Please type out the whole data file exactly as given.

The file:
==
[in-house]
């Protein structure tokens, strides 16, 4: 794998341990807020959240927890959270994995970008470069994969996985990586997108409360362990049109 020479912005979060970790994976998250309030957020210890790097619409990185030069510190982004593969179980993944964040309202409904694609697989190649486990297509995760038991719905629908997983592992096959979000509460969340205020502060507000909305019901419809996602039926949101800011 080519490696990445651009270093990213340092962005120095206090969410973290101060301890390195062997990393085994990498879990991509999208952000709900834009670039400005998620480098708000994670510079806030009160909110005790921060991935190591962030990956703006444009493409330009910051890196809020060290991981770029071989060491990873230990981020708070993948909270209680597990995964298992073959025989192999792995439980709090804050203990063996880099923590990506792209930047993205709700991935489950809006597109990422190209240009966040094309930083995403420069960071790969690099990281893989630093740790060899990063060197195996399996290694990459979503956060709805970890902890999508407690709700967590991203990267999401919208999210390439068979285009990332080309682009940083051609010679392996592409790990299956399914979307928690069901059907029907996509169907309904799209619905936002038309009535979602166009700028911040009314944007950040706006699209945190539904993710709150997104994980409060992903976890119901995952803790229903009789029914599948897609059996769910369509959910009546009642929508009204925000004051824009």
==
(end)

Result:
[in-house]
């Protein structure tokens, strides 16, 4: 794998341990807020959240927890959270994995970008470069994969996985990586997108409360362990049109 020479912005979060970790994976998250309030957020210890790097619409990185030069510190982004593969179980993944964040309202409904694609697989190649486990297509995760038991719905629908997983592992096959979000509460969340205020502060507000909305019901419809996602039926949101800011 080519490696990445651009270093990213340092962005120095206090969410973290101060301890390195062997990393085994990498879990991509999208952000709900834009670039400005998620480098708000994670510079806030009160909110005790921060991935190591962030990956703006444009493409330009910051890196809020060290991981770029071989060491990873230990981020708070993948909270209680597990995964298992073959025989192999792995439980709090804050203990063996880099923590990506792209930047993205709700991935489950809006597109990422190209240009966040094309930083995403420069960071790969690099990281893989630093740790060899990063060197195996399996290694990459979503956060709805970890902890999508407690709700967590991203990267999401919208999210390439068979285009990332080309682009940083051609010679392996592409790990299956399914979307928690069901059907029907996509169907309904799209619905936002038309009535979602166009700028911040009314944007950040706006699209945190539904993710709150997104994980409060992903976890119901995952803790229903009789029914599948897609059996769910369509959910009546009642929508009204925000004051824009």